You saw me as a refugee. My piercing eyes your prize. I was, am more than that. I walked miles over mountains. Mountains of earth, violence hatred and poverty.
You asked no permission. You saw in my eyes . . . what? Pain, loss, my future? My future was with or without your use of me. Your lack of concern for me.
Your future, on the other hand calloused or not, your future was in my eyes. And they appeared everywhere while they were still here. One click and you were gone.
I became your prize photograph. I was your prey.
Mish hosts Tuesday Poetics at dVerse, the virtual pub for poets around the globe. She asks us today to “look into my eyes”, giving us several ways to do that in her prompt for our poem.
My poem is written from the perspective of Sharbat Gula. Her photo was taken in 1984, by Steve McCurry and subsequently used as the cover for the June 1985 issue of National Geographic and the large book National Geographic: The Photographs published in 1994. This photo has been called “The First World’s Third World Mona Lisa.” The photo was published without her consent and the identity of the photo’s subject was not initially known. At the time, she was a child living in the Nasir Bagh refugee camp in Pakistan during the Soviet occupation of Afghanistan.
National Geographic later searched for her, not knowing her name. They found her and produced a documentary “Search for the Afghan Girl” which aired in March 2002. In her recognition, National Geographic created the Afghan Girls Fund, a charitable organization with the goal of educating Afghan girls and young women. In 2008 the scope of its mission was extended to include boys and was renamed the Afghan Children’s Fund. After finding Sharbat Gula, National Geographic also covered the costs of medical treatment for her family and a pilgrimage to Mecca. Hers is an amazing story and can be found at https://en.wikipedia.org/wiki/Afghan_Girl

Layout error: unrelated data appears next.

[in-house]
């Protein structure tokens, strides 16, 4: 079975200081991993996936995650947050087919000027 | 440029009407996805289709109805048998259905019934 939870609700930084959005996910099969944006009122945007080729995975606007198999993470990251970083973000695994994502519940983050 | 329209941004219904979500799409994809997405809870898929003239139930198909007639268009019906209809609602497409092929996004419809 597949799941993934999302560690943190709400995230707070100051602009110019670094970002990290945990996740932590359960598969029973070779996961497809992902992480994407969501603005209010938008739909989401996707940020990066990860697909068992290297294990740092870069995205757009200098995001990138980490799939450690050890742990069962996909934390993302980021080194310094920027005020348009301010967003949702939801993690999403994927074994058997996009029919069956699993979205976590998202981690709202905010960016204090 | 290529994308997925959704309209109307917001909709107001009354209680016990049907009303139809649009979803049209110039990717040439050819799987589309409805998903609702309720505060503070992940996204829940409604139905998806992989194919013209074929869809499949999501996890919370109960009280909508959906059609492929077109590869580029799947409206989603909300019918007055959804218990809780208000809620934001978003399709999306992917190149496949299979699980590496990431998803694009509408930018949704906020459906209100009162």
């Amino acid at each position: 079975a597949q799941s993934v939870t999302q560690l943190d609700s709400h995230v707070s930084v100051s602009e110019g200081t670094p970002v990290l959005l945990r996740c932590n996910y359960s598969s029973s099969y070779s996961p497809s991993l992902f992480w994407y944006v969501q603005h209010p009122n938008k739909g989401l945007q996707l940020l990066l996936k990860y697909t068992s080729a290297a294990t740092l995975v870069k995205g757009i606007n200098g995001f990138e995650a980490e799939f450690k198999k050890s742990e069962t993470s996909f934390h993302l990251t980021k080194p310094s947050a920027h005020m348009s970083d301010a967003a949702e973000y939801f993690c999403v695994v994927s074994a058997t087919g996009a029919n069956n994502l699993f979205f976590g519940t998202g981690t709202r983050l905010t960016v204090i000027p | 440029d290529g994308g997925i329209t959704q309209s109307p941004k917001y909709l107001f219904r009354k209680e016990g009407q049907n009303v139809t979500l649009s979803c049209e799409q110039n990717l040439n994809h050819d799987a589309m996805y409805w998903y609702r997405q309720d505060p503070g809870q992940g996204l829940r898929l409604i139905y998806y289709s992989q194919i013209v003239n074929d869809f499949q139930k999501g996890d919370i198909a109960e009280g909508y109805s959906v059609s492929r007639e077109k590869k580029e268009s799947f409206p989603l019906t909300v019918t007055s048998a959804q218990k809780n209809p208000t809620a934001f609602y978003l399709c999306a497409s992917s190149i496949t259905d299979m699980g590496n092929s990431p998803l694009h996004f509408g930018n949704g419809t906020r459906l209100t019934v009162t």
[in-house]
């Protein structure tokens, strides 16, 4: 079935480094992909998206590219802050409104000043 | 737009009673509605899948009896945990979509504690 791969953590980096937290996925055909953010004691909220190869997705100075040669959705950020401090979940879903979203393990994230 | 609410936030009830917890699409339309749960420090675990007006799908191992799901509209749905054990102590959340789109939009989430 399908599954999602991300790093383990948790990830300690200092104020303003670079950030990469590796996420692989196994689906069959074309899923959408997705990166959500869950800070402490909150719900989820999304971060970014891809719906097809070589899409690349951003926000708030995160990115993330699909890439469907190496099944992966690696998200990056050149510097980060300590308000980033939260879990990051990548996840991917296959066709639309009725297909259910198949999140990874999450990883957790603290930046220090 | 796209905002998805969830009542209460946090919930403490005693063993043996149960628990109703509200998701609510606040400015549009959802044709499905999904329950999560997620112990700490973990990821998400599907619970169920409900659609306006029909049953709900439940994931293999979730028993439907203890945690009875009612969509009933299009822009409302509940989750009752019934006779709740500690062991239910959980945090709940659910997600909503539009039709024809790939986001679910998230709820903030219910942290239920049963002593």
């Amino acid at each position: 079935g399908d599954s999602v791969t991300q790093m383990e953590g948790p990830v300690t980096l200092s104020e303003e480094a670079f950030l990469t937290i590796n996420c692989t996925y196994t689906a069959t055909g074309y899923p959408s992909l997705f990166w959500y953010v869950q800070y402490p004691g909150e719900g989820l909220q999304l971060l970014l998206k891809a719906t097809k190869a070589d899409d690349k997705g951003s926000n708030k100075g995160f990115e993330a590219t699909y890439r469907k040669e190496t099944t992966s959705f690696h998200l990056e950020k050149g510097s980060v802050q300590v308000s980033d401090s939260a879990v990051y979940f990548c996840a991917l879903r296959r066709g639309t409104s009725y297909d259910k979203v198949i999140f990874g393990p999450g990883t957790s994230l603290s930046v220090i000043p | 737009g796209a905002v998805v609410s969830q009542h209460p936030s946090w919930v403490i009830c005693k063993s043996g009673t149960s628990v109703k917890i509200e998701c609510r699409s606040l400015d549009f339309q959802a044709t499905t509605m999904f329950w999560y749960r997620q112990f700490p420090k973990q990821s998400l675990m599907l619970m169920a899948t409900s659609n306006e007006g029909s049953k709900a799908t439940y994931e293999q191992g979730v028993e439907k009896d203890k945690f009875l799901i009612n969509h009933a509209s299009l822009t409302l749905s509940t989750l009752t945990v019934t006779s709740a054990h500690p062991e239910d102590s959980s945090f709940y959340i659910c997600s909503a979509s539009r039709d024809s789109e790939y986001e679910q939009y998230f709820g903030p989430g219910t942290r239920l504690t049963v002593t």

Septuagenarian farmer sows seed. His eyes shine brightly imagining possibilities. One last bumper crop then winter’s rest.
Pinning percale sheets on line, she turns to stare across the fields, proud of him, their land, their children. Inside clapboard farmhouse baking bread wafts yeasty scent.
Written for Quadrille Monday at dVerse, the virtual pub for poets around the globe. De is hosting and asks us to literally ponder possibilities. Key word to use in our exactly 44 word poem (sans title) is “possible” or a form of the word. Photo from pixabay.com
Christmas is red, with or without snow. I am tone deaf but rosy carols come naturally. Heart blooms musically as cheeks blush rouged. Passed in ’98, mother’s memory crimson bright, tinsel lover carefully silvered red bauble balls. Red skirt paled beneath gauzy apron always smudged snowy confectioner sugar streaks and gravy tracks. Life’s red blood stopped as father’s bubble lights died. Mulled wine evokes spiced rubicund scent. Red hot ire most of the time creamsicles to softer pink. Passion flames blend to ever-companion, berry bright books and lover in my bed. Down comforter snuggled save cold red nose, which brings me back to Rudolph. Christmas is red.
Today Grace hosts dVerse, the virtual pub for poets. She is teaching us about synesthesia, a “neurological phenomenon in which stimulation of one sense leads to automatic, involuntary experiences of a second one.” Today, we are focusing on Grapheme Color Synesthesia, the most widely studied and common type of synesthesia.
For today’s prompt, we are to write about color from the perspective of a synesthete. Pick one color or several colors and create our own dictionary of color. What I chose to do was write in a stream-of-consciousness format, reacting to the color red.Photo is Christmas tree of my childhood. My mother loved tinsel.